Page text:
|From struggles to protect pensions and health insurance to local contracts with actual increases in take-home pay for the first time in many years, AFT New Jersey and our locals won many victories this year. I hope 2016 has been good for you and your family and wanted to reach out to you to recognize the efforts and solidarity it took to win real gains for members.
As school and work takes a pause for most of us for the winter holidays, let’s celebrate with a quick look back at 2016 and warm up to run into 2017 without breaking stride.
Progress on several fronts
Those of us with defined benefit pensions (such as PERS and TPAF, rather than 401k style defined contribution plan ABP), saw measures to protect the integrity of the system and resist the push to phase out pensions.
In conjunction with other public sector unions, NJ AFL-CIO and advocacy group Hedge Clippers, we put pressure on the State Investment Council who agreed to limit investment in expensive hedge funds. This month Governor Christie signed legislation mandating quarterly (rather than annual) payments into the fund. Much work remains as a constitutional amendment to guarantee full funding failed to make the ballot so the Statehouse still has to allocate the funding needed to ensure the fund’s solvency.
The biggest hit to those on state health insurance since 2011 has been increases in member share of premiums. Legislation driving those costs sunset last year and three AFT New Jersey locals ran successful member-driven campaigns to win contracts with the first decreases in members’ health insurance share in five years.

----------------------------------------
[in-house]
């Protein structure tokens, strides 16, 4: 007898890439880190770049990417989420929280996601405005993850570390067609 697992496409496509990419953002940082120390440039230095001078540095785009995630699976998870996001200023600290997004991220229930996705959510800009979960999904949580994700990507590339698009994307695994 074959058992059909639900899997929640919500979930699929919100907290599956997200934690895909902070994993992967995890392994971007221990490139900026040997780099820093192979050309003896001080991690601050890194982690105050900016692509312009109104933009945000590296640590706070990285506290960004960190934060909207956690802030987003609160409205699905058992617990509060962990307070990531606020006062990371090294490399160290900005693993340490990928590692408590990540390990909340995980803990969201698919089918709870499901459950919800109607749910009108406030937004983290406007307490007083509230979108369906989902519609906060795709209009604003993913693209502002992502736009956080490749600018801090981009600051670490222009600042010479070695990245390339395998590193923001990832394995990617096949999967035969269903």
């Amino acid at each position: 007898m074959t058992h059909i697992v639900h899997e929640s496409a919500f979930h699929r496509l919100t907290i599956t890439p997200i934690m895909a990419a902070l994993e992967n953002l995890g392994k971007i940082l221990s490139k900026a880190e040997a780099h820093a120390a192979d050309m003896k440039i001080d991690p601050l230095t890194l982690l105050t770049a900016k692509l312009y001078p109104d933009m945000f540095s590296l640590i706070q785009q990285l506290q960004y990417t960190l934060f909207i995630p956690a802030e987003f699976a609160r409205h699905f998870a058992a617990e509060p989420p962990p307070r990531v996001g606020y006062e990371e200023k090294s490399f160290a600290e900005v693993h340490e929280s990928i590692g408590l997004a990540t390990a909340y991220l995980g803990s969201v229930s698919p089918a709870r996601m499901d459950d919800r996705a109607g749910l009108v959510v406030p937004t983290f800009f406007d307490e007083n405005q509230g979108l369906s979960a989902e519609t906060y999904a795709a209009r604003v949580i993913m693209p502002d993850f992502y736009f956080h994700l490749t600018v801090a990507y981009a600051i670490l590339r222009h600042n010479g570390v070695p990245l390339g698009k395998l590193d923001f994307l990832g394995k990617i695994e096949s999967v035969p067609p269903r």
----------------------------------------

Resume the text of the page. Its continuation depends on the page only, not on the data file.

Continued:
With a year left in Governor Chris Christie’s term, management pushed through changes to state PERS retiree health insurance administration. The Horizon Medicare Advantage Plan administrators promise no changes in benefits, but AFT New Jersey and NJ AFL-CIO labor appointees are watching closely to protect quality retirement health care for members who have put in the time and effort to earn it.
With a surge in activism after the election of Donald Trump for President, Rutgers faculty noted the university has implemented measures, supported by national AFT, that offer sanctuary to undocumented students. “We need ‘sanctuary’ in order to keep Rutgers as we love it and as it currently is: a place open to all who wish to challenge themselves amid new ideas in community with students of color, Muslims, Jews, LGBTQ students, women and men. After 250 years, ‘sanctuary’ is who we are,” said Deepa Kumar, Vice President of the Rutgers AAUP-AFT, the faculty union.
Another bright spot for higher education is an increase in funding for the Educational Opportunity Fund, a vital program that helps first-generation, low-income and minority students access and succeed in our colleges and university. AFT New Jersey advocated for increased funding and the students’ voices were heard.
From Early Childhood to Higher Education
AFT New Jersey is comprised of strong Higher Education and Pre-Kindergarten to 12 divisions.
On July 1, Garfield High School English Teacher Rob Barbier assumed leadership of the Pre-Kindergarten to 12 division and focused efforts on organizing high-quality, peer-led professional development for teachers. The next professional development day is scheduled for Feb. 25 and promises a full day of vital lessons to help teachers improve classroom instruction.
On Dec. 19, AFT New Jersey’s request to be an “intervener” in a lawsuit challenging seniority provisions in the event of layoffs in Newark was granted. This suit, from a New York group, targets long-standing provisions that protect veteran teachers who might be targeted for political or economic reasons and would have statewide implications. “Our schools are already stretched thin by years of underfunding and political games from Trenton,” said John M. Abeigon, President of the Newark Teachers Union. “Adding instability by removing experienced teachers will only hurt our students.”